Let's start with a couple of facts. First, according to the 2000 census, the median age of the typical U.S citizen is 35.3 years. Second, according to the Bureau of Labor Statistics, the median age at which the typical U.S. worker retires declined during the 1990s, falling to roughly 62 between 1995 and 2000.
Put those points together and what have we got? Approximately 27 years to prepare for retirement, on average.
Seems like such a long time
But it really isn't a long time -- at least not if you fail to avail yourself of what Einstein once purportedly called "the miracle of compound interest." To wit: If you plunk down $10,000 and it returns an annualized rate of 10% for 27 years, your initial investment will grow to more than $130,000 by the time you enter your golden years.
Wait, however, and your fortune could turn out to be misfortune. Ten years at 10% will lead to just $25,937; a five-year savings "plan" will result in just $16,105.
The upshot, then, is this: Time really is money.
Prepare now for the future
An initial 10 grand won't get the job done, of course; it'll take many years of ongoing intelligent investing to get you where you want to be.
You might, for instance, consider setting up Drips -- dividend reinvestment plans -- with companies like Coca-Cola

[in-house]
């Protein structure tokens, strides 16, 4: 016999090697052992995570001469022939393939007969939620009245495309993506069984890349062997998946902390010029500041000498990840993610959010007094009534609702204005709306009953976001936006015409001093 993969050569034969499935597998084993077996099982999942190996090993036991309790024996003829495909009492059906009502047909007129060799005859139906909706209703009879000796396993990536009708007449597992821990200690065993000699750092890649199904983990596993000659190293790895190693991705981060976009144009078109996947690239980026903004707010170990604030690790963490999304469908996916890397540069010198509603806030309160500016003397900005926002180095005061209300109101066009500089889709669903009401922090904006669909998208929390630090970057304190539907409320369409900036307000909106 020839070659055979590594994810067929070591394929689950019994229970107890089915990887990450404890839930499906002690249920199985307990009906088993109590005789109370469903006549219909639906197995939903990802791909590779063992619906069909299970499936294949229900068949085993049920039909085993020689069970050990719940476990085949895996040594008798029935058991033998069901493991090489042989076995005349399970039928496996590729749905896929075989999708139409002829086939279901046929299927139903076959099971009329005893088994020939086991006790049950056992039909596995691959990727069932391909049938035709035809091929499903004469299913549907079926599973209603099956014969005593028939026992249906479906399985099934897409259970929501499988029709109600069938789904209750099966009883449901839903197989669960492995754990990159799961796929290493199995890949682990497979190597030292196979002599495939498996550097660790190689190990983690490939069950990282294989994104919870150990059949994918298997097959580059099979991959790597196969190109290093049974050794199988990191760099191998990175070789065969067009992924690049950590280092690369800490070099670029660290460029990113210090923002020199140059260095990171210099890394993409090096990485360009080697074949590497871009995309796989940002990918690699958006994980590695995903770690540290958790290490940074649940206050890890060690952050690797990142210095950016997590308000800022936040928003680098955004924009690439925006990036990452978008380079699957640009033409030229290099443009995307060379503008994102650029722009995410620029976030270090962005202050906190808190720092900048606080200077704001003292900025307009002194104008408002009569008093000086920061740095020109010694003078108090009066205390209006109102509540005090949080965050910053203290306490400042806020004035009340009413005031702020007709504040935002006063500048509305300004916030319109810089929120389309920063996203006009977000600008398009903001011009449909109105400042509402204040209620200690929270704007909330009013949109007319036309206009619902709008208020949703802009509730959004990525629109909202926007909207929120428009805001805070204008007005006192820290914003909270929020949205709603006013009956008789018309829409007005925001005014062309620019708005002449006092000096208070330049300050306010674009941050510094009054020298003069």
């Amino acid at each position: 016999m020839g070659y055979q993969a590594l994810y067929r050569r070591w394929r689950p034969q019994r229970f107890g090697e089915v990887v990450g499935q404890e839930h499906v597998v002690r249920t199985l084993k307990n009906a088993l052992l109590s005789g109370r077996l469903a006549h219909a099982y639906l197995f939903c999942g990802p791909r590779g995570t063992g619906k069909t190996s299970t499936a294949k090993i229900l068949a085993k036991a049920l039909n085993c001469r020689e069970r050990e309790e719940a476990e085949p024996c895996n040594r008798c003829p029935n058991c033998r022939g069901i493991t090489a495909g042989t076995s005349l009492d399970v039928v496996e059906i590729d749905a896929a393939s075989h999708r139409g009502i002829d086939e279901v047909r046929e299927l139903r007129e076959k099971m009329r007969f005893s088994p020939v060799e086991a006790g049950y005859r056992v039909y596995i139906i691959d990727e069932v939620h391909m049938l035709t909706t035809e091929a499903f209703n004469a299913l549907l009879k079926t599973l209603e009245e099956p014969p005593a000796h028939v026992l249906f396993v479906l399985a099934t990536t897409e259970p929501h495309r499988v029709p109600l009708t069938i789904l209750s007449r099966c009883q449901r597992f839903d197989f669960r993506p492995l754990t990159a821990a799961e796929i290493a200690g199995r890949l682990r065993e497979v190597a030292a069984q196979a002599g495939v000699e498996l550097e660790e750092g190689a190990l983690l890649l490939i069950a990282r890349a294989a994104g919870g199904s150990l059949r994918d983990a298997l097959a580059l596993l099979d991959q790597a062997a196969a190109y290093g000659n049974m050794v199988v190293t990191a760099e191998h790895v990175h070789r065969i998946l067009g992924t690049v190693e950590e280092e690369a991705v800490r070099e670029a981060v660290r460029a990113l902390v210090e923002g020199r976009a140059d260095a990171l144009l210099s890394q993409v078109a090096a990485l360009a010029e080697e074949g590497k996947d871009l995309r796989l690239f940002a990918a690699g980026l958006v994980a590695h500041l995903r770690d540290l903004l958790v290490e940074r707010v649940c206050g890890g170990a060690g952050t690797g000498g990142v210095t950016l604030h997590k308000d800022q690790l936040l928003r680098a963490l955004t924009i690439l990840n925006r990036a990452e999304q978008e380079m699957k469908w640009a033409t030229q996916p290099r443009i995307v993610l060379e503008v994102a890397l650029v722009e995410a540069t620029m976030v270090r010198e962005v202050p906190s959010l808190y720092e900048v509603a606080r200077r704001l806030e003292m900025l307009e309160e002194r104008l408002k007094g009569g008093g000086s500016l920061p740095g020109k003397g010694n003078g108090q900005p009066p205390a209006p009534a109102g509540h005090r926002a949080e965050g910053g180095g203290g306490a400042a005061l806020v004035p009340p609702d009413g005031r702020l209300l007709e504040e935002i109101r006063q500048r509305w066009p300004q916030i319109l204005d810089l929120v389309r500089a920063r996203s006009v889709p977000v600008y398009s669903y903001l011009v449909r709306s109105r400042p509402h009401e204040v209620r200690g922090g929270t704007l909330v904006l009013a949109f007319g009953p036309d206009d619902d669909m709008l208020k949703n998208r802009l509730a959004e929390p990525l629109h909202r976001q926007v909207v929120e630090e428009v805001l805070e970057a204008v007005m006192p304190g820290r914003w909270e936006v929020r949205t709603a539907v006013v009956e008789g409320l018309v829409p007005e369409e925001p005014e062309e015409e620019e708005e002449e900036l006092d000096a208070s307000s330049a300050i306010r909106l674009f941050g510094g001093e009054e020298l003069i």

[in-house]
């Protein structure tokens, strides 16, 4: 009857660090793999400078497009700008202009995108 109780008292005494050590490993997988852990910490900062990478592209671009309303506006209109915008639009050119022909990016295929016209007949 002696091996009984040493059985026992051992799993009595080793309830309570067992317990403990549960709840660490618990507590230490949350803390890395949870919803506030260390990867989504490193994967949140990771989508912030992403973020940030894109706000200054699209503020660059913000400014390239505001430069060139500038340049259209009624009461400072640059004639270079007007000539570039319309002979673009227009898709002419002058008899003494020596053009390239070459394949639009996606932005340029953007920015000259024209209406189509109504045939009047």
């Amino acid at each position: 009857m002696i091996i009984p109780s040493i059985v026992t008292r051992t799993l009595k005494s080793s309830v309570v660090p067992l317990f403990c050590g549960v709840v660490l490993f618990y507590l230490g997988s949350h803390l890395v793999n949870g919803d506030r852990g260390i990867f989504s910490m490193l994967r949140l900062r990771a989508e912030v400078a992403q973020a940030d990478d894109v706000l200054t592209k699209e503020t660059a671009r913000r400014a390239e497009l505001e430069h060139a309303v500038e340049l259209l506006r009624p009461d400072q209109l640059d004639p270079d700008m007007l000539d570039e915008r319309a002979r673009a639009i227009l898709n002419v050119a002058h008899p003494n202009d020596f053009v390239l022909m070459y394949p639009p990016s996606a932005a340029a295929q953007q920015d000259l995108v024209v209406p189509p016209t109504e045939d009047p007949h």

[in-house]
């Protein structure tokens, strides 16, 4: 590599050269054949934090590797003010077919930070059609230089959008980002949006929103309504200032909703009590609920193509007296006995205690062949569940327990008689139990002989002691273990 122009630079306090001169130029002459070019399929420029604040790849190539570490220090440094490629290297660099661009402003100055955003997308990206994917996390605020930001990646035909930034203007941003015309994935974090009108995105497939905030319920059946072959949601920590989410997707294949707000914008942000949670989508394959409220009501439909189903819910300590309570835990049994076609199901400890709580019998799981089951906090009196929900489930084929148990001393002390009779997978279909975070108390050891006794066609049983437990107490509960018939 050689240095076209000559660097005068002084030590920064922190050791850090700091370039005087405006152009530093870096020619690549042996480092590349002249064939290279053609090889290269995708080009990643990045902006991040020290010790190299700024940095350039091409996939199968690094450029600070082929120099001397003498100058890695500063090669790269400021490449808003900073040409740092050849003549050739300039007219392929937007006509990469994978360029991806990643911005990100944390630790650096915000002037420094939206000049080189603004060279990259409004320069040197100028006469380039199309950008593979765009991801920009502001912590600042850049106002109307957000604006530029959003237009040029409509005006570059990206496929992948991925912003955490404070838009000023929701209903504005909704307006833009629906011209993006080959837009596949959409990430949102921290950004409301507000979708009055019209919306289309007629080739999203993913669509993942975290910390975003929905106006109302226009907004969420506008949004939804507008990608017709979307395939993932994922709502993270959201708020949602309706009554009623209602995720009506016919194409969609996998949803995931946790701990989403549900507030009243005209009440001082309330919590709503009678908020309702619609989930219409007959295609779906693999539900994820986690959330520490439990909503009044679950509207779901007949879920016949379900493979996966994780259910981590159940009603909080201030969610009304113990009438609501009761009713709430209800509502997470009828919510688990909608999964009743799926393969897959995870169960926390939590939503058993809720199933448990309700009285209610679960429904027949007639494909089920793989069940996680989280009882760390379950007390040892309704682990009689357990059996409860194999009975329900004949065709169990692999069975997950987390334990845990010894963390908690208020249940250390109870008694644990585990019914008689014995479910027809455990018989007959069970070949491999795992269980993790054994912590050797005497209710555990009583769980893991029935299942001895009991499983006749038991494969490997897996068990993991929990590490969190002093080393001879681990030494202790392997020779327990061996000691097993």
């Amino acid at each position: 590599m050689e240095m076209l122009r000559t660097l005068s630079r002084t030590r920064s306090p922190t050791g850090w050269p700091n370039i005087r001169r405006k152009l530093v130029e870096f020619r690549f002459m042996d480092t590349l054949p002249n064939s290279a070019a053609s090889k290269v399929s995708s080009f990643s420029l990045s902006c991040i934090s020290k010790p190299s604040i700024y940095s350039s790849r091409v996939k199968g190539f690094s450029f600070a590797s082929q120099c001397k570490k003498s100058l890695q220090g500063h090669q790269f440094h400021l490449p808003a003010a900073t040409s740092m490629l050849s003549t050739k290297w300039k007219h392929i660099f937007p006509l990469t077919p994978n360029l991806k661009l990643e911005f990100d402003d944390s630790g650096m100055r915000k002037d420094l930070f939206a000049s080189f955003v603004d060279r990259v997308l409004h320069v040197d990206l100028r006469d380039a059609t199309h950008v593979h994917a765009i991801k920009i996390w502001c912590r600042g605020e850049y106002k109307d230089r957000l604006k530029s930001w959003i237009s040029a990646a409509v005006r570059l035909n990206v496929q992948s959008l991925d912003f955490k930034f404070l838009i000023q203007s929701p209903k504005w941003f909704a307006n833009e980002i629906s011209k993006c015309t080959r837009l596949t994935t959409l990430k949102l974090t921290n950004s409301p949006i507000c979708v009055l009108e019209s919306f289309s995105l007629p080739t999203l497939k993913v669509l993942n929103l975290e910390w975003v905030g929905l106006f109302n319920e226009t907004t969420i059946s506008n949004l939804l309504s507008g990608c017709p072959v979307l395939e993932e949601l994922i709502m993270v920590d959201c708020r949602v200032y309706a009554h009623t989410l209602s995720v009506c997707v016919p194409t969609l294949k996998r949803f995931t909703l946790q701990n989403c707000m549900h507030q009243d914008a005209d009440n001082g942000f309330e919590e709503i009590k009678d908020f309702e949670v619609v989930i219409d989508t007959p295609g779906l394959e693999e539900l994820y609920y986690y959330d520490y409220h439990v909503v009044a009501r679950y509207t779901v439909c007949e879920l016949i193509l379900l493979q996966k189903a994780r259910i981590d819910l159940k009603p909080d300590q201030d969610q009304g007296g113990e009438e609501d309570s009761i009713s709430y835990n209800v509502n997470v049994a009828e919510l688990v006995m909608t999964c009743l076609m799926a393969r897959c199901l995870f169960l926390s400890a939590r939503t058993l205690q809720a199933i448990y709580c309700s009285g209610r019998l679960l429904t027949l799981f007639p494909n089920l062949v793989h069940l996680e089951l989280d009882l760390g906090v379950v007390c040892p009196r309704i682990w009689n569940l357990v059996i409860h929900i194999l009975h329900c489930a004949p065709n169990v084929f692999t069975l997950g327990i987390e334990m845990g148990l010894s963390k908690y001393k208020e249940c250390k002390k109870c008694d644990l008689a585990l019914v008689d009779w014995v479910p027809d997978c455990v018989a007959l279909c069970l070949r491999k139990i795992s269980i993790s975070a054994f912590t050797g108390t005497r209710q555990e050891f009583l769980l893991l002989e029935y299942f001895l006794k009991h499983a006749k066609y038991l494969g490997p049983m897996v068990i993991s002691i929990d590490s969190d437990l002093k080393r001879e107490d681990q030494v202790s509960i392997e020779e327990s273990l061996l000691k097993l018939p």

Alternatively, you might go shopping for high-quality companies whose shares are currently unloved. Just now, in fact, Dell
The Foolish bottom line
If you've weeks, months, or more than 27 years until retirement, the time to plan is now. If it's not a 2006 resolution, make it one. Put the miracle of compound interest to work for you.
And if you're looking for big-picture advice, try out our new Motley Fool GreenLight service. Your subscription includes our brand-new report "11 No-Brainer, Money Makers to Boost Your Fortune Right Now." GreenLight will help you figure out where you stand now, where you want to go, and what you need to do to get there.
Ready? OK. Click here to try it risk-free.
Shannon Zimmerman is co-advisor for GreenLight and lead analyst for Champion Funds. He doesn't own shares of any company mentioned in this article. Coca-Cola and Dell are Inside Value recommendations. Bank of America is an Income Investor recommendation. Dell, Electronic Arts, and Bed Bath & Beyond are Stock Advisor recommendations. The Fool'sdisclosure policy sponsored this message.